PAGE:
leviable on 180 kgs. (as applicable to base yarn under tariff item 18(i) of the Central Excise Tariff) should not be demanded under rule 9(2) of the Central Excise Rules, 1944, was issued to the respondent. The Assistant Collector of Central Excise directed the respondent to deposit an amount of Rs.4,300 on the basis 432 of the demand of duty at Rs.24 per kg. on 180.00 kgs. and directed the respondent to deposit the said amount under the proper head. On appeal, the Appellate Collector of Central Excise confirmed the said demand.

There was an appeal and the Appellate Tribunal upheld the contention of the respondent. The Appellate Tribunal found that the case related to a demand for payment of differential duty for the period May, 1976 to July, 1976 with reference to texturing of base acrylic yarn received by the respondent from the manufacturers of such base yarn. The respondent, the Tribunal held, had cleared such textured yarn on payment of duty at Rs. 10 per kg. claiming the benefit of notification No. 125/75. The differential duty payment was Rs.24 per kg. leviable on the base yarn. ,The respondent denied theft liability but it was upheld as mentioned 'hereinbefore. It was contended on behalf of the appellant before the Tribunal.that duty on base yarn was payable by the manufacturers of the base yarn only and the burden of showing that the said duty had not been paid by the manufacturers was on the revenue. The authorities had, however, held that the appellant was liable to. pay the differential duty since the appellant had failed to prove the payment of duty on the base yarn and, therefore, the said orders were bad. On the other hand, on behalf of the revenue, it was contended that it was for the respondent to prove that the duty had been paid on the base yarn and if the appellant was paying the duty of Rs. 10 per kg. Only under notification relied upon and in the absence of proof of payment of duty, the base yarn, the orders of the lower authorities making the respondent liable to pay the duty were correctly passed. The Tribunal found that the respond- ent was not the manufacturer of base acrylic yarn. The work done by the respondent on the base yarn was by way of textu- rising the same. In respect of the, same, the duty payable on the textured yarn produced out of base yarn is the duty for the time being leviable on the base yarn, if not al- ready, paid plus Rs.20 per kg. Under notification No.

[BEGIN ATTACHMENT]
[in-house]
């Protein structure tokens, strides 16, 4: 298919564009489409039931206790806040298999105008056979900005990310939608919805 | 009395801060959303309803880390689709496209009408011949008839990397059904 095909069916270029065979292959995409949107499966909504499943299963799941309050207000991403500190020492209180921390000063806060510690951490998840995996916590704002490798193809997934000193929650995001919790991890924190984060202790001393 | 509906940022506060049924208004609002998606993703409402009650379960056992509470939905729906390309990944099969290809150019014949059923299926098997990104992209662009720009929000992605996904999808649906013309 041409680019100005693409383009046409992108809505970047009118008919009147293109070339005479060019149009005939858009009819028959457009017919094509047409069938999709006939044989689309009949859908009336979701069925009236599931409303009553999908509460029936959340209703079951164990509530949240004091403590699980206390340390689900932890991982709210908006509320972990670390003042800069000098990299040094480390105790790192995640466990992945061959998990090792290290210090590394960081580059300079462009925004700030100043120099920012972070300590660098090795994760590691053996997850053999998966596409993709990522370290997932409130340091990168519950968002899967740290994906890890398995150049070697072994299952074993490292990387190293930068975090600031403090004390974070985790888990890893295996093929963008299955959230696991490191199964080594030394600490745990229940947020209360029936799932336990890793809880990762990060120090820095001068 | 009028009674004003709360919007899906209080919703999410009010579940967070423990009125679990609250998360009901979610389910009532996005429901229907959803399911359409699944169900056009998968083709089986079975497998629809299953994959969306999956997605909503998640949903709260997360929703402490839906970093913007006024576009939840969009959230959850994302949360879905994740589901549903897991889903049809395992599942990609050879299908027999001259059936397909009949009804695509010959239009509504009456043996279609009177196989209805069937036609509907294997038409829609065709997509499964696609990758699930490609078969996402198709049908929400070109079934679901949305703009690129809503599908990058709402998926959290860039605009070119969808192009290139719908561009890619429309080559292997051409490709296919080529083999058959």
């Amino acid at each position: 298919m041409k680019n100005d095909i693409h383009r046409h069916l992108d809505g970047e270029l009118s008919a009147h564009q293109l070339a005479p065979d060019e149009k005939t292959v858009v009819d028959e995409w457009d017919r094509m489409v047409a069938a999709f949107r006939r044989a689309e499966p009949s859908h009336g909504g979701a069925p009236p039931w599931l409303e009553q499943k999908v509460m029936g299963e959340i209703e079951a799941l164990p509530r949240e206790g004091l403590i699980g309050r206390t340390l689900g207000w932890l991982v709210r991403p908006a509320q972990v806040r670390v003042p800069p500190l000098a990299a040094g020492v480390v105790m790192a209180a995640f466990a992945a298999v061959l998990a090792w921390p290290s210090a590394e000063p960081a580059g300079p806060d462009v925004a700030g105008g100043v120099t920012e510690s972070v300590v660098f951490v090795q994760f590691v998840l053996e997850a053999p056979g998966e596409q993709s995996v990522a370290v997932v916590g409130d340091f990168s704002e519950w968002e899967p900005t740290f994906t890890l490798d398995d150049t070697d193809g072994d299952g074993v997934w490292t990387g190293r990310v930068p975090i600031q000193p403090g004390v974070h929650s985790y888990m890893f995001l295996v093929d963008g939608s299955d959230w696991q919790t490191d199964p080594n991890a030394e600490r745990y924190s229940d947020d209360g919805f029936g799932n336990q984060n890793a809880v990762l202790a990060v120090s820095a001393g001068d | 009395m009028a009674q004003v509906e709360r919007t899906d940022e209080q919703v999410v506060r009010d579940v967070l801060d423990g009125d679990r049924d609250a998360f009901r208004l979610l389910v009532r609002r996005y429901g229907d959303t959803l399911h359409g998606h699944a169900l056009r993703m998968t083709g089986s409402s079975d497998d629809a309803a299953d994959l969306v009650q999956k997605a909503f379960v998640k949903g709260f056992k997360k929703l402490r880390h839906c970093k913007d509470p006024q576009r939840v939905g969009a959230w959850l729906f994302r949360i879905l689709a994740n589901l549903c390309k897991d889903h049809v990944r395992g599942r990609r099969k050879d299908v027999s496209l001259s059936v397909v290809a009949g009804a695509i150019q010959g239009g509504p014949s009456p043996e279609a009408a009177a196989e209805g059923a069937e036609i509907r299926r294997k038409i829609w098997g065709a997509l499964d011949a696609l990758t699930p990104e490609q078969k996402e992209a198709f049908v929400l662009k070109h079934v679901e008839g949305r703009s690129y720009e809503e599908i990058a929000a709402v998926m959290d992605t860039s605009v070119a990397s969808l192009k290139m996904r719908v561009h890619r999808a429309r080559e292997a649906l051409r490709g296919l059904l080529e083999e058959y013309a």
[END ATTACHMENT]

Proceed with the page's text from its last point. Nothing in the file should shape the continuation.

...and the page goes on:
125/75, the duty was reduced to the duty for the time being leviable on the base yarn, if not already paid, plus Rs. 10 per kg.

In this connection, it is relevant to refer to notifi- cation No. 125/ 75. The notification, which was issued under sub-rule (1) of rule 8 of the Central Excise Rules, 1944, stated that the Government exempted the texturised yarn of the description specified in column (3) of the Table annexed thereto and falling under sub-items of item No. 18 of the First Schedule to the Act as are specified in the corre- sponding entries in column (2) of the said Table, from so much of the duty of 433 excise leviable thereon as is in excess of the duty speci- fied in the corresponding entries in column (4) of the said Table. The relevant portion of the Table annexed to the said notification reads as follows:

----------------------------------------------------------- S. No. Sub-Item No. Description Rate of duty -----------------------------------------------------------

1. (ii) Textured Yarn produced The duty for the out of base yarn time being leviable on the base yarn,if not already paid plus ten Rupees per kilogram.